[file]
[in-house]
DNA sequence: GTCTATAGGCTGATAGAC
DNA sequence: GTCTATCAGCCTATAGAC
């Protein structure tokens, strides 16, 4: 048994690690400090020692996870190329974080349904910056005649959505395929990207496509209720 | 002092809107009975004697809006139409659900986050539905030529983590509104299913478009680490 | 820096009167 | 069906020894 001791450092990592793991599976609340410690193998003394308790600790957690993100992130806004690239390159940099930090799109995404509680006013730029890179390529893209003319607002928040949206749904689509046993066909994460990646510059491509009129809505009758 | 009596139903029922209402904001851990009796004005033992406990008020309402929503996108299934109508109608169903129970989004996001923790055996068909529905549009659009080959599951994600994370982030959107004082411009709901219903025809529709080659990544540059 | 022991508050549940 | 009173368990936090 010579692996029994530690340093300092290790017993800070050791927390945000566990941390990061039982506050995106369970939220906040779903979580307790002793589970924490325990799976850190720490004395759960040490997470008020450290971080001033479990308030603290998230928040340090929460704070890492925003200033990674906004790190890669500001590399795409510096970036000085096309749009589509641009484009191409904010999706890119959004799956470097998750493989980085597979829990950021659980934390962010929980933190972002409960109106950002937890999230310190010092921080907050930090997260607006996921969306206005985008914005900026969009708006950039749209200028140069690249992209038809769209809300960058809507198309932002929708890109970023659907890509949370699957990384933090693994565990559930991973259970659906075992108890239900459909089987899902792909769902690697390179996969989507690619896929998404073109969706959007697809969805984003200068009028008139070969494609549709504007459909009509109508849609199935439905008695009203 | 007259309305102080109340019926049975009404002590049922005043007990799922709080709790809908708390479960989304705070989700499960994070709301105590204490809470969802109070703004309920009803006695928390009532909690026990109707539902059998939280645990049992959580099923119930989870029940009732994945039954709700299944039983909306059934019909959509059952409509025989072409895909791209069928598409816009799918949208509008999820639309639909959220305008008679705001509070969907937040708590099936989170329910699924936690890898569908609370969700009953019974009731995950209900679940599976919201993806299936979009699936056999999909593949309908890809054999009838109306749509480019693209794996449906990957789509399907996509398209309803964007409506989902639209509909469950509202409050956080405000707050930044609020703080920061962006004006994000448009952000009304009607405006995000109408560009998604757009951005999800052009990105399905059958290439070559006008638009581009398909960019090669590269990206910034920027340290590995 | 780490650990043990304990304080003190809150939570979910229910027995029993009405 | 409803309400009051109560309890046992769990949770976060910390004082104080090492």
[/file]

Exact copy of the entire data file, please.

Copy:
[in-house]
DNA sequence: GTCTATAGGCTGATAGAC
DNA sequence: GTCTATCAGCCTATAGAC
């Protein structure tokens, strides 16, 4: 048994690690400090020692996870190329974080349904910056005649959505395929990207496509209720 | 002092809107009975004697809006139409659900986050539905030529983590509104299913478009680490 | 820096009167 | 069906020894 001791450092990592793991599976609340410690193998003394308790600790957690993100992130806004690239390159940099930090799109995404509680006013730029890179390529893209003319607002928040949206749904689509046993066909994460990646510059491509009129809505009758 | 009596139903029922209402904001851990009796004005033992406990008020309402929503996108299934109508109608169903129970989004996001923790055996068909529905549009659009080959599951994600994370982030959107004082411009709901219903025809529709080659990544540059 | 022991508050549940 | 009173368990936090 010579692996029994530690340093300092290790017993800070050791927390945000566990941390990061039982506050995106369970939220906040779903979580307790002793589970924490325990799976850190720490004395759960040490997470008020450290971080001033479990308030603290998230928040340090929460704070890492925003200033990674906004790190890669500001590399795409510096970036000085096309749009589509641009484009191409904010999706890119959004799956470097998750493989980085597979829990950021659980934390962010929980933190972002409960109106950002937890999230310190010092921080907050930090997260607006996921969306206005985008914005900026969009708006950039749209200028140069690249992209038809769209809300960058809507198309932002929708890109970023659907890509949370699957990384933090693994565990559930991973259970659906075992108890239900459909089987899902792909769902690697390179996969989507690619896929998404073109969706959007697809969805984003200068009028008139070969494609549709504007459909009509109508849609199935439905008695009203 | 007259309305102080109340019926049975009404002590049922005043007990799922709080709790809908708390479960989304705070989700499960994070709301105590204490809470969802109070703004309920009803006695928390009532909690026990109707539902059998939280645990049992959580099923119930989870029940009732994945039954709700299944039983909306059934019909959509059952409509025989072409895909791209069928598409816009799918949208509008999820639309639909959220305008008679705001509070969907937040708590099936989170329910699924936690890898569908609370969700009953019974009731995950209900679940599976919201993806299936979009699936056999999909593949309908890809054999009838109306749509480019693209794996449906990957789509399907996509398209309803964007409506989902639209509909469950509202409050956080405000707050930044609020703080920061962006004006994000448009952000009304009607405006995000109408560009998604757009951005999800052009990105399905059958290439070559006008638009581009398909960019090669590269990206910034920027340290590995 | 780490650990043990304990304080003190809150939570979910229910027995029993009405 | 409803309400009051109560309890046992769990949770976060910390004082104080090492």